Players, administrators and government officials have labelled New Zealand and Australia's successful bid to host the 2023 Women's Football World Cup a huge success.
The joint proposal from the trans-Tasman countries beat a rival bid from Colombia to host the tournament which is being expanded from 24 to 32 teams.
It's the third major women's sporting event secured by New Zealand in recent years, with both the Cricket World Cup and Rugby World Cup to be held here in 2021.
New Zealand found out the news in the early hours of the morning during FIFA's council meeting. New Zealand and Australia won the vote 22-13.
For New Zealand Football (NZF) chief executive Andrew Pragnell and Football Fern Annalie Longo it was a long night, but well worth the wait.
Longo told Morning Report she sat up all night with some teammates to watch the announcement and celebrated with a bit of champagne.
She said she was quite nervous in the lead-up to the unveiling.
"A little bit of relief if I'm honest, you kind of never know what's going to happen with those things ... just really proud with the efforts and a big thank you to everyone behind the scenes that have worked really hard to make the dream come true for many of us."
While still coming to grips with the reality of the news, Longo said it will be a fantastic spectacle in 2023.
"It's absolutely amazing, the opportunity that it brings for the exposure to New Zealand and as a player you couldn't have a bigger dream as a kid to play in a World Cup in your country.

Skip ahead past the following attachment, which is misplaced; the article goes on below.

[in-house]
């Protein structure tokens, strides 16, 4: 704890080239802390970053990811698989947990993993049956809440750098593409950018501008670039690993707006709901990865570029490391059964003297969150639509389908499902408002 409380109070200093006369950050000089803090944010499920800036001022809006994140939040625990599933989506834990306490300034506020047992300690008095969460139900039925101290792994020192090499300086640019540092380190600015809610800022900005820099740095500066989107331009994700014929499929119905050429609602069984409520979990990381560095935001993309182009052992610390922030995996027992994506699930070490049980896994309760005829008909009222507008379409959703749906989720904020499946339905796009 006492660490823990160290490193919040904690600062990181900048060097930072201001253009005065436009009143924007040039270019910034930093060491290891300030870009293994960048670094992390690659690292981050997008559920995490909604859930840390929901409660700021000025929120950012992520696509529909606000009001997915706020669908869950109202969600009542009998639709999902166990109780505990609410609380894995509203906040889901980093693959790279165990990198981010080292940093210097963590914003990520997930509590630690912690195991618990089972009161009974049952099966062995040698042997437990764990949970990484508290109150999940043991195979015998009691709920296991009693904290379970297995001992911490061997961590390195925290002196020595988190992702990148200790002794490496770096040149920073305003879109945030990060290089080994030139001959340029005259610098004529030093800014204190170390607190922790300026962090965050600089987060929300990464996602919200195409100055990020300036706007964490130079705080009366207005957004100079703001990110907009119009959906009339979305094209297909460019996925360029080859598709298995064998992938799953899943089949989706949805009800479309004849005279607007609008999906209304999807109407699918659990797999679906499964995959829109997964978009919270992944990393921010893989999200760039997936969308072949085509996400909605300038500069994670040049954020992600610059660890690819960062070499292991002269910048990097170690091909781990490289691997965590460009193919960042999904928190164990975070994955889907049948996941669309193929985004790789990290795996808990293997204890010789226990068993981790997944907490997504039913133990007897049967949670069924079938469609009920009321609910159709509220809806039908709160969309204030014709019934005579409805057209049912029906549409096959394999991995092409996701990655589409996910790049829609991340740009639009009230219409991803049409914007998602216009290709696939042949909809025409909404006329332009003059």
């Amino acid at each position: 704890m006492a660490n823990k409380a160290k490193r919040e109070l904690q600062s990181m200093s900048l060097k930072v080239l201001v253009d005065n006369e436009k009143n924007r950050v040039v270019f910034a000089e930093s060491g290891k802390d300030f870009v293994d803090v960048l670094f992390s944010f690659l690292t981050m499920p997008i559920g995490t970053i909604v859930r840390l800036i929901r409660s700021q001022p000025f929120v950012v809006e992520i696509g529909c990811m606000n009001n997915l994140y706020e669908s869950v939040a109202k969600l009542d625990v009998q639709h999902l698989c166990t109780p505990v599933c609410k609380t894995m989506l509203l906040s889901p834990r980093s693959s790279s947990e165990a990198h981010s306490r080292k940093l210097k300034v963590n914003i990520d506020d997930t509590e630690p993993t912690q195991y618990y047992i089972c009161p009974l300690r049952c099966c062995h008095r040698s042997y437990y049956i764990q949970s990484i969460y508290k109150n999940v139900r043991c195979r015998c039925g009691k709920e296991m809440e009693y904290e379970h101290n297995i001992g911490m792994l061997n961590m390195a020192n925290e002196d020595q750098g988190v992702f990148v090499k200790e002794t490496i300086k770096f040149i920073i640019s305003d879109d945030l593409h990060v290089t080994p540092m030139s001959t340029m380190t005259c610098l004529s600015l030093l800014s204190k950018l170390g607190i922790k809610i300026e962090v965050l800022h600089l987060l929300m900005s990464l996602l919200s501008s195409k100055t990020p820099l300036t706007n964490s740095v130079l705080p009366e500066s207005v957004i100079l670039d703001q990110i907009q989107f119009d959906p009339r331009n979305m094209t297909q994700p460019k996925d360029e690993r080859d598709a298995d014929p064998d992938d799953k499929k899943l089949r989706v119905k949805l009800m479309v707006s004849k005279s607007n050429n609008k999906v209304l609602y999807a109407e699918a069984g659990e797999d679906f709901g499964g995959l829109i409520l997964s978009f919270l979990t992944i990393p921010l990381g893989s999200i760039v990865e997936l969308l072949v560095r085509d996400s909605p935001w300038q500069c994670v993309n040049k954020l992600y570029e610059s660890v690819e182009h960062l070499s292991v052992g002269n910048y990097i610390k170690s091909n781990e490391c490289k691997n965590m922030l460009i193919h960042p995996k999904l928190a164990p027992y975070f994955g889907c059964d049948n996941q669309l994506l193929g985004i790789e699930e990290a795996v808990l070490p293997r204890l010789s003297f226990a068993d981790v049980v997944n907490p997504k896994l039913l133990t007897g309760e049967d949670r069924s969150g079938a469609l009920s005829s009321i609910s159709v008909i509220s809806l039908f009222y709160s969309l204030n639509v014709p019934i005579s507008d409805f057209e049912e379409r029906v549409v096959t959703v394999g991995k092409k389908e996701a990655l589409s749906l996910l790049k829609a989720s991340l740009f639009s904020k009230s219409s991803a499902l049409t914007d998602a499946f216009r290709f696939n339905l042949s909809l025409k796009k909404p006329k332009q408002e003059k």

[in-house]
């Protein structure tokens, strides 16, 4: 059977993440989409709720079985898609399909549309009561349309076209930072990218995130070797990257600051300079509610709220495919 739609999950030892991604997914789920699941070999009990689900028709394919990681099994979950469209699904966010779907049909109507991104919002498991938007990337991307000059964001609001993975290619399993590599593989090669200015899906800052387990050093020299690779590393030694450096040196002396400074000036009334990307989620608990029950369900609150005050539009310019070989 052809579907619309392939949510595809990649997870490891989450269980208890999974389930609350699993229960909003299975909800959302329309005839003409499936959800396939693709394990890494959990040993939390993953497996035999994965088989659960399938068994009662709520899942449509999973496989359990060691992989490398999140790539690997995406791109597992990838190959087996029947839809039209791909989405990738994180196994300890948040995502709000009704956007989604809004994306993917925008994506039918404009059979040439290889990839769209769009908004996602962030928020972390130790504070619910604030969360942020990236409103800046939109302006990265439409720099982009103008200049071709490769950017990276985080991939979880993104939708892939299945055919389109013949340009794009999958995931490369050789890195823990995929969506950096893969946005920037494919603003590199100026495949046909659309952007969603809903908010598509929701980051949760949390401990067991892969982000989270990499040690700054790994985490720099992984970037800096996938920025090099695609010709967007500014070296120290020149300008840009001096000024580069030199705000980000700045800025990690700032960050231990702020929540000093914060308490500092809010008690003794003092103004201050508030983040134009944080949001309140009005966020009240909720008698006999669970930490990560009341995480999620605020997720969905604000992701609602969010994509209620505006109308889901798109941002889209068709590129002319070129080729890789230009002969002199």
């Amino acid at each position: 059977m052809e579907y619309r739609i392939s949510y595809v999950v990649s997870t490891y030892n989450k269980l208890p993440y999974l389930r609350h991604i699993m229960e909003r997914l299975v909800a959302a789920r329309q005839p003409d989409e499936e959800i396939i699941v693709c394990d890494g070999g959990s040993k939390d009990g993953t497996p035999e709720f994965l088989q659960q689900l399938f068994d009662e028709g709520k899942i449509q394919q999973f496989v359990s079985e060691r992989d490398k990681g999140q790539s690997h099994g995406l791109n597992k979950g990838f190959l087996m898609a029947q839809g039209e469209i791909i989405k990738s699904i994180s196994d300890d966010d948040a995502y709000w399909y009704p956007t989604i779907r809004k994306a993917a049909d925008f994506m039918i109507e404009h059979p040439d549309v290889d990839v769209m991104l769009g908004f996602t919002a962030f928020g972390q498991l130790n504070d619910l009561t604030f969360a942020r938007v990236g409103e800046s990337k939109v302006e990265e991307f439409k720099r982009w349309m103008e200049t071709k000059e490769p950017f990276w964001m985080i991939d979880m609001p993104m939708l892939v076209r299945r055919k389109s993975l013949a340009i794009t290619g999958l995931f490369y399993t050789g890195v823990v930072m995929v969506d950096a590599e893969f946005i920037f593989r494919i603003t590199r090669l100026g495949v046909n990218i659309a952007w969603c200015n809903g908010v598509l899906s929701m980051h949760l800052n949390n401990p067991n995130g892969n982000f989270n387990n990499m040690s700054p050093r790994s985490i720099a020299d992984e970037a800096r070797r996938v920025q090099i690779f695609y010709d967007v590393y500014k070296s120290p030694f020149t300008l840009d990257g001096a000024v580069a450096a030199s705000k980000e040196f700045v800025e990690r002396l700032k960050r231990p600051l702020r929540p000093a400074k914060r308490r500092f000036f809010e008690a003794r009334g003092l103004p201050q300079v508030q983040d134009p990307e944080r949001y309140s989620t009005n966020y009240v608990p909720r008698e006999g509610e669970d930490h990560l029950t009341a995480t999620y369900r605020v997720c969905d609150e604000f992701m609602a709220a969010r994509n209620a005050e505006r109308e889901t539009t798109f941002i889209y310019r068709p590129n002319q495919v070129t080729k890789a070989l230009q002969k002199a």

"[I'm] over the moon to have it go our way and looking forward to the experience and the next couple of years of preparation and getting ready to host the best world cup there's ever been for women."
'A long time coming'
NZF chief executive Andrew Pragnell told Morning Report that New Zealand had been eyeing a tournament of this size since 2015, back when it hosted the Under-20 men's tournament for the first time.
"It's been a long time in the making," he said.
"I think one of the critical moments though was the tournament expanded from 24 to 32 teams and that actually made it largely impossible for New Zealand to host it on its own, so that formed a really important partnership with Australia and one we both got in behind and was founded on a true sense of partnership."
Pragnell said the backing from both the Asian and Oceania federations was also critical to the joint bid's success.
He said while FIFA would give final signoff on the split of the games, New Zealand should get roughly 45-50 percent of the matches and a semifinal.
The matches will be held in Auckland, Hamilton, Wellington, Christchurch and Dunedin, with training grounds for teams scattered throughout the country as well.
Pragnell said roughly 30,000 women and girls played football throughout New Zealand and that was growing year on year.
He said there was also a legacy programme behind that helping develop female administrators, coaches and referees.
The New Zealand government is providing a support package of $25 million to support the tournament, with $14m going directly to NZF. The remaining $11m will go towards leveraging the event as much as the government can with initiatives such as publicity for the event, as well as promoting football in New Zealand and a focus on women and girls' participation in sport.